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Red lechwe (Kobus leche leche) male.jpg
male K. l. leche
Nkasa Rupara National Park, Namibia
Scientific classification edit
Kingdom: Animalia
Phylum: Chordata
Class: Mammalia
Order: Artiodactyla
Family: Bovidae
Genus: Kobus
K. leche
Binomial name
Kobus leche
Gray, 1850
Kobus leche range map.png
Distribution range of lechwe

The lechwe (Kobus leche), red lechwe or southern lechwe, is an antelope found in wetlands of south central Africa.


It is native to Botswana, Zambia, southeastern Democratic Republic of the Congo, northeastern Namibia, and eastern Angola, especially in the Okavango Delta, Kafue Flats and the Bangweulu Swamps.


Lechwe stand 90 to 100 cm (35 to 39 in) at the shoulder and weigh from 70 to 120 kg (150 to 260 lb). They are golden brown with white bellies. Males are darker in colour, but general hue varies depending on subspecies. The long, spiral-structured horns are vaguely lyre-shaped, they are found only in males. The hind legs are somewhat longer in proportion than in other antelopes, to ease long-distance running in marshy soil.


Lechwe are found in marshy areas where they eat aquatic plants. They use the knee-deep water as protection from predators. Their legs are covered in a water-repellant substance which allows them to run quite fast in knee-deep water. Lechwe are diurnal. They gather in herds which can include many thousands of individuals.[citation needed] Herds are usually all of one sex, but during mating season they mix.[2]



Four subspecies of the lechwe have been recognized.[3][4]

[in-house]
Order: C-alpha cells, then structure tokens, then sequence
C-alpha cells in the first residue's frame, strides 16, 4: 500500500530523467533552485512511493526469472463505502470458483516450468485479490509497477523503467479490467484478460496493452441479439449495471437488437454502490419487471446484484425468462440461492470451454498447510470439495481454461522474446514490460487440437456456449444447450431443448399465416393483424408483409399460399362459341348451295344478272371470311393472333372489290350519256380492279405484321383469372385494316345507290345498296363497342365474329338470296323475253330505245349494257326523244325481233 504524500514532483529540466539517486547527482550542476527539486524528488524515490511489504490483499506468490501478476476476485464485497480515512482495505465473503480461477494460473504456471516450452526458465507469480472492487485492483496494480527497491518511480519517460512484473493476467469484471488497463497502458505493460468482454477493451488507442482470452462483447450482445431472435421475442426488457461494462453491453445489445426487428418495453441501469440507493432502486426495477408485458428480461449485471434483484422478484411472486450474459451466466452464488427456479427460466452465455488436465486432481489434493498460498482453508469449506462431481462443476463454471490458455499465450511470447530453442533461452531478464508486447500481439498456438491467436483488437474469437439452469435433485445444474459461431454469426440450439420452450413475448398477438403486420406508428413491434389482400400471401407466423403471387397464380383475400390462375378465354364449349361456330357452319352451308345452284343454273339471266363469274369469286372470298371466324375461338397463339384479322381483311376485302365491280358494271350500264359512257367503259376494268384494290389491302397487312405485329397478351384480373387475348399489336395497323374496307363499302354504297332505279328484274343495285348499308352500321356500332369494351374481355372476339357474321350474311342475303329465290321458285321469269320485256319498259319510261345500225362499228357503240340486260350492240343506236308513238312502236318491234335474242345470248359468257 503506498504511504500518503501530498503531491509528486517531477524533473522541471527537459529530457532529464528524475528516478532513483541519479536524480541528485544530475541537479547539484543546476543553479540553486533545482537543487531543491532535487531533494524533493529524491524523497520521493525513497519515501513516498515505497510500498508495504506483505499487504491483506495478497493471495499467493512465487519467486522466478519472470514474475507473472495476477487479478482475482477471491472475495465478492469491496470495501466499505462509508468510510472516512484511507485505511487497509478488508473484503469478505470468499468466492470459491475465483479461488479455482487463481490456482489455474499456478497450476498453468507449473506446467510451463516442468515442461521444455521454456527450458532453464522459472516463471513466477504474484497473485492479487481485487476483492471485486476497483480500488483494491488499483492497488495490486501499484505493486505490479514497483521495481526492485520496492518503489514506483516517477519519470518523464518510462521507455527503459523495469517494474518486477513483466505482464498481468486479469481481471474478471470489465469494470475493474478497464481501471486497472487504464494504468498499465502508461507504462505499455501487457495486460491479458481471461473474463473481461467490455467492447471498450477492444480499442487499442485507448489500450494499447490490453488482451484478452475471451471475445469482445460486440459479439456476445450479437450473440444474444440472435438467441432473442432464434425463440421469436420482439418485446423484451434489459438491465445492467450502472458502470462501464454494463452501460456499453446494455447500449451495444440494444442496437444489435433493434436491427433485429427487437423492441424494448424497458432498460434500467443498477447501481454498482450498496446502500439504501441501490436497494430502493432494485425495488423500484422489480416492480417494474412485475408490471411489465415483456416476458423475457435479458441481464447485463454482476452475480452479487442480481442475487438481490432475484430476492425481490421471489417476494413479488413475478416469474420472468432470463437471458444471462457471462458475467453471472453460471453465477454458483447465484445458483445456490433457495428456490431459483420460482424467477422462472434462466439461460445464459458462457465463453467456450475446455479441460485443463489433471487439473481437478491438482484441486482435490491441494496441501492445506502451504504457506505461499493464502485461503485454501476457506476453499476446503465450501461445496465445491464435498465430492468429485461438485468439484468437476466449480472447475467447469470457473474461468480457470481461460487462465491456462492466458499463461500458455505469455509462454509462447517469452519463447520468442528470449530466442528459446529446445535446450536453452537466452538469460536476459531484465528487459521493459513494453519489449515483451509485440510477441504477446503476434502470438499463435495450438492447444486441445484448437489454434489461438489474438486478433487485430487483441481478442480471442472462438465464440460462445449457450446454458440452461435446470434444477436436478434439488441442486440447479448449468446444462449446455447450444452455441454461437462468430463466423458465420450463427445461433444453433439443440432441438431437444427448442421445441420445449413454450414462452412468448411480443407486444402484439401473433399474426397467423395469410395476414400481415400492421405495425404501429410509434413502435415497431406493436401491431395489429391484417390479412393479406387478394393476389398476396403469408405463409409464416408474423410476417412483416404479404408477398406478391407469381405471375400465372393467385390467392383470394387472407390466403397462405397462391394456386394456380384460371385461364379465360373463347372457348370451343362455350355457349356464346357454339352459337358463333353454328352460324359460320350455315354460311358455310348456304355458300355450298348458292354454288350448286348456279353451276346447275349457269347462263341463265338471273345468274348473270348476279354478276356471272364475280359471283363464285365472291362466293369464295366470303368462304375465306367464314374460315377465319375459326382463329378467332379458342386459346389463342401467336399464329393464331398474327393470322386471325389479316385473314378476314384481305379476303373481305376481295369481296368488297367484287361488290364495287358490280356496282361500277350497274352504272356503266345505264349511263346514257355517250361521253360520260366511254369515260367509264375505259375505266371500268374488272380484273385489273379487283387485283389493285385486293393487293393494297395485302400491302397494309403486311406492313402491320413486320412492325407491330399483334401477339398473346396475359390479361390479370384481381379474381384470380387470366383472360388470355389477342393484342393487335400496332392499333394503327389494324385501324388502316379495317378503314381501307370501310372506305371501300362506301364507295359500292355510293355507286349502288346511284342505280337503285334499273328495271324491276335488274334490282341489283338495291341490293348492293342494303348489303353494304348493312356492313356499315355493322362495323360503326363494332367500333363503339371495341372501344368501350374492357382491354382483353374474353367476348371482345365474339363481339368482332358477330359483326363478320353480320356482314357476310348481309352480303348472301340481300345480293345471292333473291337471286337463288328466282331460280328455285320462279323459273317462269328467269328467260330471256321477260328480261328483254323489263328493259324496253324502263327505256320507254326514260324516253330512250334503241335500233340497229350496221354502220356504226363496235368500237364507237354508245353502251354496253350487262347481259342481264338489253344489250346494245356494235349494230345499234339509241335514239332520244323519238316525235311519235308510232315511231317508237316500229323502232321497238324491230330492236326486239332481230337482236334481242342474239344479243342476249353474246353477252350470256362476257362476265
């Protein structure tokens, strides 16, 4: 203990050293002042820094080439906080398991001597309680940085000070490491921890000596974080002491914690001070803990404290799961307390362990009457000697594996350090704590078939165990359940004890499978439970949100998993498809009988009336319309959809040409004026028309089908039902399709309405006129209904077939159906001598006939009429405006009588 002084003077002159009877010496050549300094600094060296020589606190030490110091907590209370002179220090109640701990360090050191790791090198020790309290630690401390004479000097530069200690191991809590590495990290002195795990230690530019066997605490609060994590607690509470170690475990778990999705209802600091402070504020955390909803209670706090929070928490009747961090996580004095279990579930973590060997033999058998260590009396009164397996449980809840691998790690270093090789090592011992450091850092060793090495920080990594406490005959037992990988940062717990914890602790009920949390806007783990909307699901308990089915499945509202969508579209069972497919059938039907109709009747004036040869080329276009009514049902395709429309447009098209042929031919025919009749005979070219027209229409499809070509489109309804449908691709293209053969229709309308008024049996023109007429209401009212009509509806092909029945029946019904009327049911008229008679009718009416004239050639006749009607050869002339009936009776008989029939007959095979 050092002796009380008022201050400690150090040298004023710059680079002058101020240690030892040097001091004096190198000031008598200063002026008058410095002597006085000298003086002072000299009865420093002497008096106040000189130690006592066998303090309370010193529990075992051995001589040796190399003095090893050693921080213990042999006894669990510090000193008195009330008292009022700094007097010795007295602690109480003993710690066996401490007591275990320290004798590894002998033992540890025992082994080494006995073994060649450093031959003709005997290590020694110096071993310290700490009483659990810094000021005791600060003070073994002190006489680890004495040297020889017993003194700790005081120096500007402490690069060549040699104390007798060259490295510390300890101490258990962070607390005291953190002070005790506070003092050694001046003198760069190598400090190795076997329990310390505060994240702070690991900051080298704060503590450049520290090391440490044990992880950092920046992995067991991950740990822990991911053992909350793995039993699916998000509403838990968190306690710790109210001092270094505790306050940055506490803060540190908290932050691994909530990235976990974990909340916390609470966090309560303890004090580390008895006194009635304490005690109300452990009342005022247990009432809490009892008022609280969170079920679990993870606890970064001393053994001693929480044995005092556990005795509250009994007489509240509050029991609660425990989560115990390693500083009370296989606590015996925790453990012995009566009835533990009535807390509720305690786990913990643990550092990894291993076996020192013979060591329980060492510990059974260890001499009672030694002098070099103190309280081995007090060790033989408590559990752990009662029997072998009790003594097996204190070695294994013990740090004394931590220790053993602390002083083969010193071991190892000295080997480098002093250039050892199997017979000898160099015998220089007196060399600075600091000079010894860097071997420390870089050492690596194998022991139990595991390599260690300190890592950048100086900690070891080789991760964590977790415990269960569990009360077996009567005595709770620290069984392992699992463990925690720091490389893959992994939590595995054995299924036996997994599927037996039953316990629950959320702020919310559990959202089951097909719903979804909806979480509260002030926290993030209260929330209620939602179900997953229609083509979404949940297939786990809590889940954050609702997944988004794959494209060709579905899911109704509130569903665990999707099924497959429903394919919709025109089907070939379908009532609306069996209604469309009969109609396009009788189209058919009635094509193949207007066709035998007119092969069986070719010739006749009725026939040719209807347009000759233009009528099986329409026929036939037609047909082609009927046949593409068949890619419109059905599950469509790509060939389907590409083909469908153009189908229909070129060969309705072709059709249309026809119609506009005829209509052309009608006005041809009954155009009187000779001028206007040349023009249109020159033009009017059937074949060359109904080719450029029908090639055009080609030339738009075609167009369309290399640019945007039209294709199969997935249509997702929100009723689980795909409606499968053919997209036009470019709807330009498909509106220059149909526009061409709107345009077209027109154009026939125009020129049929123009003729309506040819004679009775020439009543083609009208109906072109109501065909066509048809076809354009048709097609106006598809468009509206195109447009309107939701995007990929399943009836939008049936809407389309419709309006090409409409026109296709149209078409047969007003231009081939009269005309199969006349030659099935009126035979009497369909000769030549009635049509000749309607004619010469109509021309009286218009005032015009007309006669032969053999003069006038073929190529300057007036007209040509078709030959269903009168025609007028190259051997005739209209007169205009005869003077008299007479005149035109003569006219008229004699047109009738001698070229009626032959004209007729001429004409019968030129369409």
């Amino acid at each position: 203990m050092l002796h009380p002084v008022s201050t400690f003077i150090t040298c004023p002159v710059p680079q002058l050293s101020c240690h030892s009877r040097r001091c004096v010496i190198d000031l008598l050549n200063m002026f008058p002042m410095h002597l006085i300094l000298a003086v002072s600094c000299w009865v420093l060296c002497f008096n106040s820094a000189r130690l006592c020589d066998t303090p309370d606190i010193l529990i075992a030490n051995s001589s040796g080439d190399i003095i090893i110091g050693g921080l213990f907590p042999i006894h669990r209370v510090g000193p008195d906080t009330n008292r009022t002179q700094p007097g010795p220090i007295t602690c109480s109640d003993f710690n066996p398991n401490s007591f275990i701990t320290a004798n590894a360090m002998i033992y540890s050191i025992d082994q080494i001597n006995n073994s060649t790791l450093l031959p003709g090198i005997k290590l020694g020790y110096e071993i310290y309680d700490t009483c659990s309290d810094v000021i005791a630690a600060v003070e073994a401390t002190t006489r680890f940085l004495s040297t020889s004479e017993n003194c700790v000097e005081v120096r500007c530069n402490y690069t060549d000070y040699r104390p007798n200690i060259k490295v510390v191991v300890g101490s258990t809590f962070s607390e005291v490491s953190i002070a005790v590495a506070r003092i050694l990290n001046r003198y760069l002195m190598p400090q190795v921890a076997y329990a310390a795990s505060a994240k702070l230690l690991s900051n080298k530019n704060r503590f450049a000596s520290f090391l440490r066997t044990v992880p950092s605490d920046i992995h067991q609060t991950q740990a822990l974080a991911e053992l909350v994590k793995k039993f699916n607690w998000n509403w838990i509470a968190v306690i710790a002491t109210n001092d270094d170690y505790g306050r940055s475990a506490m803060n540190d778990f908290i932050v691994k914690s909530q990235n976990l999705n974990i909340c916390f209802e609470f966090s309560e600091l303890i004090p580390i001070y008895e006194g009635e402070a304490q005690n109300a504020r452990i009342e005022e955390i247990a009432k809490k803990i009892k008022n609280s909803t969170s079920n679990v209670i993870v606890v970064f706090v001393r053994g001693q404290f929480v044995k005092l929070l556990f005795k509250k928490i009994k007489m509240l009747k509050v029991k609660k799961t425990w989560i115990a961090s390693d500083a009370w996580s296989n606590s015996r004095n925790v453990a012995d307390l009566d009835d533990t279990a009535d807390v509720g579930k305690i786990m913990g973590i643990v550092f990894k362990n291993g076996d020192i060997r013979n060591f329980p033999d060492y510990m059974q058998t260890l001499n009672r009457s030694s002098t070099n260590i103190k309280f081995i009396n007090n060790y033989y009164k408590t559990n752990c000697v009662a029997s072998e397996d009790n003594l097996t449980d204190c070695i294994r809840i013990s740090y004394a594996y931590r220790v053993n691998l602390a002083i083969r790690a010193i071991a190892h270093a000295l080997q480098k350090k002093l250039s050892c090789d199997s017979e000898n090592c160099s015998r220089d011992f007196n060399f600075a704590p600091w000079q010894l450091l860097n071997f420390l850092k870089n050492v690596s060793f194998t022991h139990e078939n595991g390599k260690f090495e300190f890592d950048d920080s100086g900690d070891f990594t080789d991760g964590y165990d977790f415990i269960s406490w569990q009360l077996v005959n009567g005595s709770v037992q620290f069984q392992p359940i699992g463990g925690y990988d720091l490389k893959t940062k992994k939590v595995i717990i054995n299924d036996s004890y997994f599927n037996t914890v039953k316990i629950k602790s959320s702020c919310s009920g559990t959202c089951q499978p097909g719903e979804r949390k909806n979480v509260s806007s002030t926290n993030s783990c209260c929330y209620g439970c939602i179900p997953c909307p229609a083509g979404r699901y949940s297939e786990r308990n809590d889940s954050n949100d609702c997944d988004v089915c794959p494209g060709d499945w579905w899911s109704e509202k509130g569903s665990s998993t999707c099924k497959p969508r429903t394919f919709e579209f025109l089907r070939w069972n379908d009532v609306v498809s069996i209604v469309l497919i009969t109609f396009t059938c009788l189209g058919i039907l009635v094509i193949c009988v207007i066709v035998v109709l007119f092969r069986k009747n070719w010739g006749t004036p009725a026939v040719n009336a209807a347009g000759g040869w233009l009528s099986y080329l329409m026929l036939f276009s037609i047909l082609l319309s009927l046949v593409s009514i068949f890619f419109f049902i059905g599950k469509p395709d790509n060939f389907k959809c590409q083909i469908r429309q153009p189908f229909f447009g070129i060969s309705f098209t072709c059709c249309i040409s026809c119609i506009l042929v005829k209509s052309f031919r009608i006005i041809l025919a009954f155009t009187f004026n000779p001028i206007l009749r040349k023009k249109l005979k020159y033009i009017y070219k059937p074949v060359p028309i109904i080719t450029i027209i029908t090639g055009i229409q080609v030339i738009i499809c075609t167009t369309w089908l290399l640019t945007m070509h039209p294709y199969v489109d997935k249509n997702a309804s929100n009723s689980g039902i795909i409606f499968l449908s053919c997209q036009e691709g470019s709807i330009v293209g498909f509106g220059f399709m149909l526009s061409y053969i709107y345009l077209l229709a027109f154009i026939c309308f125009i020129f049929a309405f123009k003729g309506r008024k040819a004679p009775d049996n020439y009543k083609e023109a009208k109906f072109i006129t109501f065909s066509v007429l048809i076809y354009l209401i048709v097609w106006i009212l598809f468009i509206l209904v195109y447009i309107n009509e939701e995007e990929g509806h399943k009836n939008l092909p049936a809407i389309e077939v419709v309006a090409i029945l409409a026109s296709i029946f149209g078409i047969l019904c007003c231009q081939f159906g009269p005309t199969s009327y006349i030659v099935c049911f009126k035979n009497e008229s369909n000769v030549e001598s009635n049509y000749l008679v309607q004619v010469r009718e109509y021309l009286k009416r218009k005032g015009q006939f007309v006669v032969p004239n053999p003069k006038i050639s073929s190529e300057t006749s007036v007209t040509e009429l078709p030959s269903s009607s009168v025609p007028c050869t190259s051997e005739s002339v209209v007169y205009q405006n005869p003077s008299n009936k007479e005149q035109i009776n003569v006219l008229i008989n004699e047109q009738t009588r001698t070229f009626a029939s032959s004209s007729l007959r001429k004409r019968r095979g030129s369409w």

In addition the Upemba lechwe (Kobus anselli) is also considered a subspecies by some authorities (as Kobus leche anselli).[5]

Although related and sharing the name "lechwe", the Nile lechwe (K. megaceros) is consistently recognized as a separate species.[4]

See also[edit]


  1. ^ IUCN SSC Antelope Specialist Group (2017). "Kobus leche". The IUCN Red List of Threatened Species. IUCN. 2017: e.T11033A50189021. doi:10.2305/IUCN.UK.2017-2.RLTS.T11033A50189021.en. Retrieved 12 January 2018. Database entry includes a brief justification of why this species is of Near Threatened.
  2. ^ Nefdt, Rory JC, and Simon J. Thirgood. "Lekking, resource defense, and harassment in two subspecies of lechwe antelope." Behavioral Ecology 8.1 (1997): 1-9.
  3. ^ Wilson, D.E.; Reeder, D.M., eds. (2005). Mammal Species of the World: A Taxonomic and Geographic Reference (3rd ed.). Johns Hopkins University Press. p. 720. ISBN 978-0-8018-8221-0. OCLC 62265494.
  4. ^ a b Groves, C.; Grubb, P. (2011). Ungulate Taxonomy. Baltimore: Johns Hopkins University Press. pp. 190–1. ISBN 1-4214-0093-6.
  5. ^ IUCN SSC Antelope Specialist Group (2008). "Kobus leche anselli". IUCN Red List of Threatened Species. Version 2008. International Union for Conservation of Nature. Retrieved 23 November 2016.

External links[edit]